“If This Is Winnetka, You Must Be Judy” (1974), F. M. Busby, 4/5 (Good): Until I read this story, I assumed F. M. Busby’s SF from the 70s was as blunt and imprecise as Cage a Man (1973) and “Tell Me All About Yourself” (1973). With the emotional strokes reminiscent of Silverberg’s masterpiece Dying Inside (1972), Busby spins an ingenious time-travel tale about a man who lives his live in non-sequential sections.

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Book Review: Dreamsnake, Vonda N. McIntyre (1978)

4.5/5 (Very Good)

Won the 1979 Hugo, Locus, and Nebula Award for Best Novel.

I’ve now tackled the only pre-1990 Hugo Award-winning novel I had yet to read. And I was not disappointed. Fresh off Vonda N. McIntyre’s ingenious generation ship short story “The Mountains of Sunset, The Mountains of Dawn” (1974) with its winged-alien voyagers, I savored Dreamsnake‘s original blend of feminist science fiction and post-apocalyptic quest tale.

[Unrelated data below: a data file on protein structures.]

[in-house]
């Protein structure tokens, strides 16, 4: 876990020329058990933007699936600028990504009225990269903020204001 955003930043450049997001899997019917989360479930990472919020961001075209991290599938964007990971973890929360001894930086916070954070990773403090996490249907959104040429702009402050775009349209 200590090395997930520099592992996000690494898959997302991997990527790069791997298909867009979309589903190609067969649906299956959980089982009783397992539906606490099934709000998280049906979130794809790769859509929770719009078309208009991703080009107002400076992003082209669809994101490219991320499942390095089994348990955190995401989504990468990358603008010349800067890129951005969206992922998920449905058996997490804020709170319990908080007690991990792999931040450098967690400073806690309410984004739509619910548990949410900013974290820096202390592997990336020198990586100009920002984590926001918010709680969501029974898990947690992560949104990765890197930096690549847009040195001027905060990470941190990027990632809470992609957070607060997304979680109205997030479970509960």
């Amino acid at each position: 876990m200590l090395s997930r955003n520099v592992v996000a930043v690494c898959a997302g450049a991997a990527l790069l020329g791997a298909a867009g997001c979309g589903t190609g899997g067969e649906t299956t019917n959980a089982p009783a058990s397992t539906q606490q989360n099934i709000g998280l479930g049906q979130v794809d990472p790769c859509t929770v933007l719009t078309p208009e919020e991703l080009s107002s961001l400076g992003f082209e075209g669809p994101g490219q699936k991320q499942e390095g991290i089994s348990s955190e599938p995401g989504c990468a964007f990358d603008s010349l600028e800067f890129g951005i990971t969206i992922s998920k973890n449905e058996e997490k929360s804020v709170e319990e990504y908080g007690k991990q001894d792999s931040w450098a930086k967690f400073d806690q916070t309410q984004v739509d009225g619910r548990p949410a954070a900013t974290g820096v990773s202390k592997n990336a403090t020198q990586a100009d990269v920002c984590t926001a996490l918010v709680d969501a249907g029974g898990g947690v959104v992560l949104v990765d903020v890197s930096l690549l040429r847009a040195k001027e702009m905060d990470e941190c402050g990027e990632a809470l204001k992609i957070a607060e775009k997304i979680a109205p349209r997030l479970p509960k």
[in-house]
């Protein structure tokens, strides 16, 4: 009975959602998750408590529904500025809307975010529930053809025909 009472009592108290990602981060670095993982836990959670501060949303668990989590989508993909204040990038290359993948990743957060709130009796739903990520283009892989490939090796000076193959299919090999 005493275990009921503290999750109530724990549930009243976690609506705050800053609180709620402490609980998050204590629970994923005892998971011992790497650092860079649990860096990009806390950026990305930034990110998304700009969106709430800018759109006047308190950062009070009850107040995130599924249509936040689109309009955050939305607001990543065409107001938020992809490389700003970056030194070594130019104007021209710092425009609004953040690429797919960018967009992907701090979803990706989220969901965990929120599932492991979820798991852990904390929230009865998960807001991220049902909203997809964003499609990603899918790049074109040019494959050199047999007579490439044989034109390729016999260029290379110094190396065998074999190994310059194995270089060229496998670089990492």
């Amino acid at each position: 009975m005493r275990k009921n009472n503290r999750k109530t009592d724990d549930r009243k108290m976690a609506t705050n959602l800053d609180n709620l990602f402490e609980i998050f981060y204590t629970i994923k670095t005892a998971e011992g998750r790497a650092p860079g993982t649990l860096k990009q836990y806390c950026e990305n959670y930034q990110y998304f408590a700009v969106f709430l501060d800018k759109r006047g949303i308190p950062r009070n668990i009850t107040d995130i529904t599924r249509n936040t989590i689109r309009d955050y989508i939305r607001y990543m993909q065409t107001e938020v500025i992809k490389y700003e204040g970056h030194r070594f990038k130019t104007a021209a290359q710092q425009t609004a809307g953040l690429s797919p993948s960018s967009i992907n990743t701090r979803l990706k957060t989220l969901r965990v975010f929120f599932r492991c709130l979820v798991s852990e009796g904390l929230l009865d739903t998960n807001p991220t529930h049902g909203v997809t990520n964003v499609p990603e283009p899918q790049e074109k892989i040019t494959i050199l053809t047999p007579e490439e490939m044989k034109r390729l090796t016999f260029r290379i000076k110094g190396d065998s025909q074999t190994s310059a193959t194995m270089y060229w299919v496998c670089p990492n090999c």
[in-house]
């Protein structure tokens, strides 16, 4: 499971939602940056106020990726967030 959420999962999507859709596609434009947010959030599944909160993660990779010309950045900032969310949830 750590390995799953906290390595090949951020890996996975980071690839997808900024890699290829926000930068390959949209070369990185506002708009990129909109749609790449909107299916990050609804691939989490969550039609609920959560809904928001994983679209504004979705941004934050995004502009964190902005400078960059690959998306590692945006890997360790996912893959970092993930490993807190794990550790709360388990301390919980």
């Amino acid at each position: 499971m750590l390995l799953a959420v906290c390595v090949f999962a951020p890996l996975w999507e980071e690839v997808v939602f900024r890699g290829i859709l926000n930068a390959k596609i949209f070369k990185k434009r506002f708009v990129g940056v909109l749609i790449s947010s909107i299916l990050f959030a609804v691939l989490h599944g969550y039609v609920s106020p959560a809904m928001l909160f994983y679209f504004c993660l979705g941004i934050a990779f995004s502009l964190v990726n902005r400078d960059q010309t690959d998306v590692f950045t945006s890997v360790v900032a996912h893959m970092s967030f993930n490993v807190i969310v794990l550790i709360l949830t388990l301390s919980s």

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Updates: Recent Science Fiction Purchases No. CCLXXXVIII (Sakyo Komatsu, Women of Wonder anthology, Arsen Darnay, and interviews with SF authors)

Which books/covers/authors intrigue you? Which have you read? Disliked? Enjoyed?

1. Japan Sinks!, Sakyo Komatsu (1973; trans. by Michael Gallagher, 1976)

From the back cover: “WORST DISASTER IN THE HISTORY OF THE WORLD!

A FISSURE in a wall–a land survey mysteriously out of true–a small island disappearing overnight–and one of the worst disaster in the history of the world is born. Only one man suspects the truth, but his theory is so unprecedented, his predications so horrifying that even his fellow scientists ignore him.